stator:
http://www.bikebandit.com/rick-s-motorsport-electric-stator?mg=7594&t=1&td=1

regulator:
http://www.bikebandit.com/rick-s-motorsport-electric-rectifier-regulator

I'm pretty sure my stator can't be rebuilt. It really is toast, as in melted, burned and in pieces. The link you give me mentions a MOSFET regulator. I wish I'd have known that was an option (again, I didn't ask :( ). Are they good enough to return the one I bought and pay the restocking fee??
Disclaimer: I have a fair bit of experience working on my cars and trucks, but VERY little actually, physically working on this bike. I have read through the Clymer manual and highlighted many procedures in it, as well as spending most of my time for the past 33 months on this board while healing from an accident. I read and retain large amounts of info, or can find it again when needed. That said, I am not a mechanic or particularly electrically talented.

So with regards to the stator from Rick. Reportedly he used to sell good quality gear, but now most of the electrical parts that he and the other suppliers sell is cheap crap from China. There are two local sources for me to get a stator rewound that have been recommended to me by 2 local experienced bike mechanics who are members of the local bike forum. I have not checked what the shops would charge to rebuild a stator for the vn750. If they were too high priced I would order one from Tim Parrott without hesitation and pay the core charge, if mine was defective as you say yours is.

As I said in the previous post, after reading ALL THE INFO in the links on the Mosfet r/r, they seem to eliminate the three most common concerns about the OEM unit.
1.- The mosfet r/r only gets warm, not hot, even when located near the exhaust.
2.- It charges with a steady voltage of 14.x volts from idle speed (1100rpm) to redline. The OEM r/r doesn`t begin charging until 2500 rpm.
3.- These two traits seem to protect the stator from early failure.

Now you are leaning toward pulling the engine for the stator replacement and check for any other problems at the same time. You may be looking at either or both of the low quality Chinese stator and r/r failing again again in the next few months or year. This is not as costly to remedy now with TS7`s case mod to replace the stator the second time. (Use TPE`s stator this time!!) The r/r is easy to get at and not a big deal (except for the wasted $100) to replace with the mosfet, if the one you have coming now fails.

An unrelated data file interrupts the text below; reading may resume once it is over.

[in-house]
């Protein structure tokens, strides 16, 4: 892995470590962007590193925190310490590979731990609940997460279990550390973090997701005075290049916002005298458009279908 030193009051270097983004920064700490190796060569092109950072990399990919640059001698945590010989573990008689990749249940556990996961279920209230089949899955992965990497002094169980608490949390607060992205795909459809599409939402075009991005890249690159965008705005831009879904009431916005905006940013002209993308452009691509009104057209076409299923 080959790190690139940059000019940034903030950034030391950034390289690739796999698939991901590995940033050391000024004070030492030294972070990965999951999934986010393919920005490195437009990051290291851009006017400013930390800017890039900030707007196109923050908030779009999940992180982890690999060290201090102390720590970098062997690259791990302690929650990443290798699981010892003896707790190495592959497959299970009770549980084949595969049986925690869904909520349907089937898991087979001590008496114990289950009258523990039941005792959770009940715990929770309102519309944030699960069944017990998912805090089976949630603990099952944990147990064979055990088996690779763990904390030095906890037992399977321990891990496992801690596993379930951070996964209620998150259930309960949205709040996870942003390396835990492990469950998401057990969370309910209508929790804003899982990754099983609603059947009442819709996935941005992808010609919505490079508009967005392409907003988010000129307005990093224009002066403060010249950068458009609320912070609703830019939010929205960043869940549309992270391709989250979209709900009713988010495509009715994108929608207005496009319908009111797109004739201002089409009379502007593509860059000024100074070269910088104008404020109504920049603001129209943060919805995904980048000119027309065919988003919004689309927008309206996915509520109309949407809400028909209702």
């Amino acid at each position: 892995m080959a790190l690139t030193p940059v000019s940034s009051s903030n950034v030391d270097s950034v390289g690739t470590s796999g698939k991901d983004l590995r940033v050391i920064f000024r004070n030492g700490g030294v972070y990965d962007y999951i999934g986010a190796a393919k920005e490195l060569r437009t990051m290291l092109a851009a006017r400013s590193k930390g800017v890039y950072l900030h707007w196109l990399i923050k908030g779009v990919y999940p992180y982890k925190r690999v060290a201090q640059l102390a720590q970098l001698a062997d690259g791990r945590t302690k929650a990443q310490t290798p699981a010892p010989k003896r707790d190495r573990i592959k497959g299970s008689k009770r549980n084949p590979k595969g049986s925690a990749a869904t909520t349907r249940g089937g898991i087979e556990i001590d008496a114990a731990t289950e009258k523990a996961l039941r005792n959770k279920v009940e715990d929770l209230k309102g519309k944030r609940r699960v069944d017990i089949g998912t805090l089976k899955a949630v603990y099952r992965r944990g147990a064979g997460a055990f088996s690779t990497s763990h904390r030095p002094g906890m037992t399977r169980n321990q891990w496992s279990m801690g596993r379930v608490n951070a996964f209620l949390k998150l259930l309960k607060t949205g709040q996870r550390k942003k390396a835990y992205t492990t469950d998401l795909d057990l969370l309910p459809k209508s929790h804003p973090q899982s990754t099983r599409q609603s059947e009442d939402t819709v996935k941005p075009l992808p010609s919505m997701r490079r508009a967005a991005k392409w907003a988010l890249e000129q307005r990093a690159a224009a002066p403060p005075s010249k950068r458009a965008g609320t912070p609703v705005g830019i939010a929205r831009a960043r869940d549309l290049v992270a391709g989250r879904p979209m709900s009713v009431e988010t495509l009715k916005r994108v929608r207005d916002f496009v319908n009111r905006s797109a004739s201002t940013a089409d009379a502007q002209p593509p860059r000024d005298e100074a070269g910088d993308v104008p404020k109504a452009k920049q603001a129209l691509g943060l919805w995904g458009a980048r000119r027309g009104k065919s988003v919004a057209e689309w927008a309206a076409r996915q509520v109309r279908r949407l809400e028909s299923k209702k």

STUDY the info on the ebay site for the TPE stator and the mosfet r/r and see if you agree with me.

Your money, your time, your decision. Sorry for the long :blah:
 

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I'm seriously considering following your suggestion to pull the motor. Honestly I don't know how I'm gonna get it out, but I'll consult the Clymer manual for that too.
hey if your at the point of getting the stator out.. your 90% done pulling it all the way out...a floor jack will help with this.. once your clear of the shifter and disconected from the drive shaft... poof your out...dont count ont he floor jack to hold it up though.. once out of the frame your on un easy ground..a helper is the way to go..
 

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Discussion Starter #11
How much does the complete engine weigh?? A buddy said I can just lift it out by hand, but it looks a lot more heavy to me than that! I understand it's an aluminum block, but more than about 120# and I don't think it's wise.
 

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How much does the complete engine weigh?? A buddy said I can just lift it out by hand, but it looks a lot more heavy to me than that! I understand it's an aluminum block, but more than about 120# and I don't think it's wise.
There was a thread just a few weeks ago where someone asked the same question. We came to the conclusion that it was probably about #100 with the oil and coolant drained, so your estimate of #120 is in the ballpark.
 

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stator replacement walkthrough in my sig line and some helpful tricks on dropping the motor, X2 on checking the balance dampners while you are in there and have it out!
 

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Discussion Starter #14
Very cool. Thank you all for the information and advice.

Fuses inline with the stator sounds like a good idea. I just wonder what happens when only one fuse blows? It soulds like something I'll need to research, and what size fuses too.

I was hoping my parts would be here for this weekend, however..... they ain't
 

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Very cool. Thank you all for the information and advice.

Fuses inline with the stator sounds like a good idea. I just wonder what happens when only one fuse blows? It soulds like something I'll need to research, and what size fuses too.

I was hoping my parts would be here for this weekend, however..... they ain't